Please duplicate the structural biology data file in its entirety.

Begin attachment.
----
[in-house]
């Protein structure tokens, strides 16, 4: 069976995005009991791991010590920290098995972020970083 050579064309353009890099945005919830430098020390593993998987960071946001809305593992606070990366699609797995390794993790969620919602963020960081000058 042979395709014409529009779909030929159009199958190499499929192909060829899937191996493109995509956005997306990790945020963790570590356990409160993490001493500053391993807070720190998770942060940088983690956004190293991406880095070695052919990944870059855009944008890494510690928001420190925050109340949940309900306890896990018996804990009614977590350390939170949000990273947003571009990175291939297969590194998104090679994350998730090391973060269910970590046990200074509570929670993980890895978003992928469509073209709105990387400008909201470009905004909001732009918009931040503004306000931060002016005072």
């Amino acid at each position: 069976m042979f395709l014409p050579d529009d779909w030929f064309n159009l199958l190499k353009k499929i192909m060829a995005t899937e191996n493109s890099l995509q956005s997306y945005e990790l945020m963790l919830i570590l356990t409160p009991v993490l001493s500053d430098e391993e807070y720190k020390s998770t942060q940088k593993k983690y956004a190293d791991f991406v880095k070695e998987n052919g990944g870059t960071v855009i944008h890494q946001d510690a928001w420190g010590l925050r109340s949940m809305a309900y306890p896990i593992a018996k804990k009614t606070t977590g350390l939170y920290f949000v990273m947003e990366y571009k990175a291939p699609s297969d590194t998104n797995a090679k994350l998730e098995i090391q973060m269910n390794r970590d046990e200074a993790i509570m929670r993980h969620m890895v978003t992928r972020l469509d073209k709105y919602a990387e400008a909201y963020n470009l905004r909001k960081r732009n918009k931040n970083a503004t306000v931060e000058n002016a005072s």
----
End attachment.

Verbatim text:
[in-house]
């Protein structure tokens, strides 16, 4: 069976995005009991791991010590920290098995972020970083 050579064309353009890099945005919830430098020390593993998987960071946001809305593992606070990366699609797995390794993790969620919602963020960081000058 042979395709014409529009779909030929159009199958190499499929192909060829899937191996493109995509956005997306990790945020963790570590356990409160993490001493500053391993807070720190998770942060940088983690956004190293991406880095070695052919990944870059855009944008890494510690928001420190925050109340949940309900306890896990018996804990009614977590350390939170949000990273947003571009990175291939297969590194998104090679994350998730090391973060269910970590046990200074509570929670993980890895978003992928469509073209709105990387400008909201470009905004909001732009918009931040503004306000931060002016005072």
């Amino acid at each position: 069976m042979f395709l014409p050579d529009d779909w030929f064309n159009l199958l190499k353009k499929i192909m060829a995005t899937e191996n493109s890099l995509q956005s997306y945005e990790l945020m963790l919830i570590l356990t409160p009991v993490l001493s500053d430098e391993e807070y720190k020390s998770t942060q940088k593993k983690y956004a190293d791991f991406v880095k070695e998987n052919g990944g870059t960071v855009i944008h890494q946001d510690a928001w420190g010590l925050r109340s949940m809305a309900y306890p896990i593992a018996k804990k009614t606070t977590g350390l939170y920290f949000v990273m947003e990366y571009k990175a291939p699609s297969d590194t998104n797995a090679k994350l998730e098995i090391q973060m269910n390794r970590d046990e200074a993790i509570m929670r993980h969620m890895v978003t992928r972020l469509d073209k709105y919602a990387e400008a909201y963020n470009l905004r909001k960081r732009n918009k931040n970083a503004t306000v931060e000058n002016a005072s």